With billions of potential dues dollars at stake, the Service Employees International Union (SEIU) launched its scheme to unionize the fast food industry in late 2009.
In addition to using the National Labor Relations Board and OSHA to target McDonald’s, the SEIU is now using a high-ranking official with the Department of Labor to push its agenda.
Since 2009, as has been well documented, President Obama has stocked the agencies that oversee the nation’s labor laws with pro-union appointees.
One of those individuals is a woman named Mary Beth Maxwell. Before joining the Department of Labor in 2009 as a senior advisor to then-Secretary of Labor Hilda Solis, Maxwell served as the founding executive director of the now-defunct “non-partisan” American Rights at Work (ARAW).
In the mid-2000s, AWAR was the union-funded group that pushed to effectively eliminate secret-ballot elections on union elections through the job-destroying and hallucinogenically-named Employee Free Choice Act.
Fast forward six years. The SEIU has invested tens of millions of dues dollars to unionize fast food workers. Maxwell is now the Principal Deputy Assistant Secretary for Policy at the U.S. Department of Labor and a senior advisor to Secretary Thomas Perez.
While her title has changed, Maxwell’s pushing of the union cause has not.
In a lengthy blogpost entitled, A Word From the Wise: Union, Maxwell tells the story of Terrence Wise, a fast-food worker who is part of the SEIU’s “Fight for $15” movement.
When I ask why he is part of the “Fight for $15” – a growing movement to give fast food workers the wages, benefits, and representation that will put them on the path to the middle-class – he talks about his three children and the better life he wants to make for them. Terrence is clear:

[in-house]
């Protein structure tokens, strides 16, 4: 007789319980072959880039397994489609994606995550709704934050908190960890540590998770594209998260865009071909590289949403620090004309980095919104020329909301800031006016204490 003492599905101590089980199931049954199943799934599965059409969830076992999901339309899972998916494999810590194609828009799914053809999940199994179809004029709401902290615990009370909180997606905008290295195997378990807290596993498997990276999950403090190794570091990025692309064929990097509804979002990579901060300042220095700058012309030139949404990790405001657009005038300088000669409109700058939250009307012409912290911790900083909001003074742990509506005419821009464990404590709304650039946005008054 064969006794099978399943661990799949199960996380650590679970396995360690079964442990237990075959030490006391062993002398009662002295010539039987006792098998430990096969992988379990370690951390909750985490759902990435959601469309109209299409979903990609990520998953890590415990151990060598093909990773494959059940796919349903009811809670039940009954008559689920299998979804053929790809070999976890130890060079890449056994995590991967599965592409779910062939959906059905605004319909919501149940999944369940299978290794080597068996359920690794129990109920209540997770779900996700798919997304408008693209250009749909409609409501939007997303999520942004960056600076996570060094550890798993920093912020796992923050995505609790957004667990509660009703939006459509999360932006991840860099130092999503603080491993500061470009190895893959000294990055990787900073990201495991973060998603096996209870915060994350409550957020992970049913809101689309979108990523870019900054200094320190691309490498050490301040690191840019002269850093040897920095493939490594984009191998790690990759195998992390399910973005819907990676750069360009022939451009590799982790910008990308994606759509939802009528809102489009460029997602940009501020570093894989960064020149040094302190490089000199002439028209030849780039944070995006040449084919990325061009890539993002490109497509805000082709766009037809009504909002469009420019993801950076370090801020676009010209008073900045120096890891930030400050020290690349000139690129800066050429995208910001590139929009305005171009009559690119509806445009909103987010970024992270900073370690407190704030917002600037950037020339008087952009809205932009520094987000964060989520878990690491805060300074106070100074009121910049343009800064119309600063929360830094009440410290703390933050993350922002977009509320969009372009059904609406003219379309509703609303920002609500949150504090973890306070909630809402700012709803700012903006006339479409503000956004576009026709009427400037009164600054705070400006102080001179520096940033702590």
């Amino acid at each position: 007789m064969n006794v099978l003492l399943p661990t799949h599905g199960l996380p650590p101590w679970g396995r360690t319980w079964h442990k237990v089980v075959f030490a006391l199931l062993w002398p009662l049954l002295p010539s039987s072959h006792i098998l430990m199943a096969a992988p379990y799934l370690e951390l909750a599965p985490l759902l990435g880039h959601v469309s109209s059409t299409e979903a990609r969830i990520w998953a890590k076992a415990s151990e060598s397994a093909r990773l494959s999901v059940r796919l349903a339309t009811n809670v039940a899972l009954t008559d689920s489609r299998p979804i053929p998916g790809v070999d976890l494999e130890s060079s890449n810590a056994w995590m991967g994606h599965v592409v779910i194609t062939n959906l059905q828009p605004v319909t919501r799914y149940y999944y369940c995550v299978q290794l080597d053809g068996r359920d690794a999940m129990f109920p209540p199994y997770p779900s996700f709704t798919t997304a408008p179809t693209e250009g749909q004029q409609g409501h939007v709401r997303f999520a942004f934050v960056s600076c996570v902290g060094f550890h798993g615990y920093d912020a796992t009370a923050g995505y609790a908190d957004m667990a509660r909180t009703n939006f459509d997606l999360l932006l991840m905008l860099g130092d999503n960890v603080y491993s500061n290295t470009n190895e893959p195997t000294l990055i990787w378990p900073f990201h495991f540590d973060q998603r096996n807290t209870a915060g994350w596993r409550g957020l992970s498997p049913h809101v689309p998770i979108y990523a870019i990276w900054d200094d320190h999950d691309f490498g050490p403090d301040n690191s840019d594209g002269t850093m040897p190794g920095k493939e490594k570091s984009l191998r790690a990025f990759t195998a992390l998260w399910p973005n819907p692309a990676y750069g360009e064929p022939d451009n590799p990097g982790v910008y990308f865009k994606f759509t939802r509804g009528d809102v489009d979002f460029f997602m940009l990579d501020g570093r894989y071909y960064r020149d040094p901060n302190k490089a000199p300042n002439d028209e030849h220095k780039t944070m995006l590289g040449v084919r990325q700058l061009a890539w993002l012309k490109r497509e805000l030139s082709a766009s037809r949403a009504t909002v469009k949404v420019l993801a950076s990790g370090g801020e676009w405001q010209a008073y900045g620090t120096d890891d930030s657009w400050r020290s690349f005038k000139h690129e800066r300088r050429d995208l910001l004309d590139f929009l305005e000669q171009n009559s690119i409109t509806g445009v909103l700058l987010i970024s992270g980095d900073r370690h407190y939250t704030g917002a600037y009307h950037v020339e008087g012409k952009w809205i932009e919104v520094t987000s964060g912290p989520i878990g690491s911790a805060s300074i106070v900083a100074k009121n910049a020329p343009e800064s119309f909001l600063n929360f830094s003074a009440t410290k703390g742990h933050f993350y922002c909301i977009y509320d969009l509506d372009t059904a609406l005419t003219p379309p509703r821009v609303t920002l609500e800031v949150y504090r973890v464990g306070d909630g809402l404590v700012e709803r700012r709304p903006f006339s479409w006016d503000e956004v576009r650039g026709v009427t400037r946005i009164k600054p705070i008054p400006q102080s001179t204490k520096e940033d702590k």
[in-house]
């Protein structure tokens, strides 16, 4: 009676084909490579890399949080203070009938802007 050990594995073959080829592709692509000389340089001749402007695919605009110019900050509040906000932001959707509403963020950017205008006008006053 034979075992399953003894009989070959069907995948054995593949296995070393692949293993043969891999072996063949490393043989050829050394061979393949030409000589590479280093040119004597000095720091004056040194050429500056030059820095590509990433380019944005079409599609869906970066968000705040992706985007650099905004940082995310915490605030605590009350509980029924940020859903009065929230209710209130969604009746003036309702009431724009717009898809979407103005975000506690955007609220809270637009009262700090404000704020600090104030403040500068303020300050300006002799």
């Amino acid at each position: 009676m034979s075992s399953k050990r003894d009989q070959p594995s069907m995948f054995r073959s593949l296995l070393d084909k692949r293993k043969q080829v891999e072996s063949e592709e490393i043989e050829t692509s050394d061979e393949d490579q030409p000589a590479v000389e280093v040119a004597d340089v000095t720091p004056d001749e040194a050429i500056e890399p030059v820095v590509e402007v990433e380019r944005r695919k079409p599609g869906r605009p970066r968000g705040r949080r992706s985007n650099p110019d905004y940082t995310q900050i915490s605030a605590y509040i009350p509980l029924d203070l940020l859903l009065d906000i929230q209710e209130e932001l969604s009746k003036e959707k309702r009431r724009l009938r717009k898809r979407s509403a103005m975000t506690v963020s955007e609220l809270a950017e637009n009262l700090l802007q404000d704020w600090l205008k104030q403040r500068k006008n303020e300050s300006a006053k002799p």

It’s not just the higher wage he’s fighting for; it’s a union, too.
Terrence is one of an incredible group of leaders that are building their union and leading the fight for higher wages.
They are building something new that turns on its head many people’s stereotypes of what unions are and to whom they give a voice. Only a few years ago, many questioned if unions’ time had simply passed.
But fast food workers are showing that coming together to form unions is still how workers can raise their voices and win concrete victories that none of them have the power to achieve by going it alone. They have mobilized, organized, and changed our national conversation about wages, reasonable schedules and work hours, and paid sick days.
Wise is one of SEIU’s “poster children” in its campaign to unionize the fast-food industry. He even has his own publicist through the same public relations firm that represents the SEIU and its “Fight for $15” campaign.
In his role as a “fast food worker” for the SEIU, Wise has been featured in numerous newspaper articles and blog posts, including Bloomberg, the New York Times, the Huffington Post, the Washington Post, as well as Democracy Now.
That the SEIU’s attempt to unionize fast-food workers “by any means necessay” is not surprising.
However, that a high-ranking official within Barack Obama’s labor department would openly use the DOL’s official blog to pander for the purple union is, if nothing else, disappointing.